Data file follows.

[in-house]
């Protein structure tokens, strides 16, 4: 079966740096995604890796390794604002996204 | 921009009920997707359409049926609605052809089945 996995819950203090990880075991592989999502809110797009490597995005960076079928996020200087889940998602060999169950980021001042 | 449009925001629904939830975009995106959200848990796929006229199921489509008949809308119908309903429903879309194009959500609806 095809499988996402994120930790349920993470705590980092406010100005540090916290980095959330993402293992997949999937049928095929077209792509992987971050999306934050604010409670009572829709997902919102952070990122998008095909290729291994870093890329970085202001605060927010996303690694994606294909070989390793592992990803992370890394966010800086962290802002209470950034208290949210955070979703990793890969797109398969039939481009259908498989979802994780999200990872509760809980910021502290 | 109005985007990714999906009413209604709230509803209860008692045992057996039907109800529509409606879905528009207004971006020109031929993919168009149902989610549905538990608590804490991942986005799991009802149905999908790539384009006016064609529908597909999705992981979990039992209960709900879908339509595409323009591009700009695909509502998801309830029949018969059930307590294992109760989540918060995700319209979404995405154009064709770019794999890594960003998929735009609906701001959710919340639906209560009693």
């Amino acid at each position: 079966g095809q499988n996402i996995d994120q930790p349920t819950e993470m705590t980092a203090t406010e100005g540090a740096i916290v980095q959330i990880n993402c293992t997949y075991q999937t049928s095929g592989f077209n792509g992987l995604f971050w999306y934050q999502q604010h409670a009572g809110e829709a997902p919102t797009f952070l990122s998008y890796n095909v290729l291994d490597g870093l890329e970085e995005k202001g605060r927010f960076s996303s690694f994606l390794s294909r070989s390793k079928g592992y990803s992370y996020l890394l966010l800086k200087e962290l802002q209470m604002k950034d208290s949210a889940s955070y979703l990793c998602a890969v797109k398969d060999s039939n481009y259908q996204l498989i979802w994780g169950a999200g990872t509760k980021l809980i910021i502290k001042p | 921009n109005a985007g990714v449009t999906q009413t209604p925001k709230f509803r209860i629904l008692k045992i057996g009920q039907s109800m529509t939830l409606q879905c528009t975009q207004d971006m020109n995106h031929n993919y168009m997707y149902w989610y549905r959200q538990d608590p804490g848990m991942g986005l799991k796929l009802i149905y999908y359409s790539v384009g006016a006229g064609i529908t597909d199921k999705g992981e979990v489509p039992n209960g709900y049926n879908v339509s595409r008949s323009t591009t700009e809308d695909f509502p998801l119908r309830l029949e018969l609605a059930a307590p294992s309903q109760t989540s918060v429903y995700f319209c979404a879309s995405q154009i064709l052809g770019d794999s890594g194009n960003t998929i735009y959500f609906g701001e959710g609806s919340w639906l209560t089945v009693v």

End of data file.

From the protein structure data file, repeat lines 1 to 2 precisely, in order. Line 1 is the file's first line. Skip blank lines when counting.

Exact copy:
[in-house]
């Protein structure tokens, strides 16, 4: 079966740096995604890796390794604002996204 | 921009009920997707359409049926609605052809089945 996995819950203090990880075991592989999502809110797009490597995005960076079928996020200087889940998602060999169950980021001042 | 449009925001629904939830975009995106959200848990796929006229199921489509008949809308119908309903429903879309194009959500609806 095809499988996402994120930790349920993470705590980092406010100005540090916290980095959330993402293992997949999937049928095929077209792509992987971050999306934050604010409670009572829709997902919102952070990122998008095909290729291994870093890329970085202001605060927010996303690694994606294909070989390793592992990803992370890394966010800086962290802002209470950034208290949210955070979703990793890969797109398969039939481009259908498989979802994780999200990872509760809980910021502290 | 109005985007990714999906009413209604709230509803209860008692045992057996039907109800529509409606879905528009207004971006020109031929993919168009149902989610549905538990608590804490991942986005799991009802149905999908790539384009006016064609529908597909999705992981979990039992209960709900879908339509595409323009591009700009695909509502998801309830029949018969059930307590294992109760989540918060995700319209979404995405154009064709770019794999890594960003998929735009609906701001959710919340639906209560009693």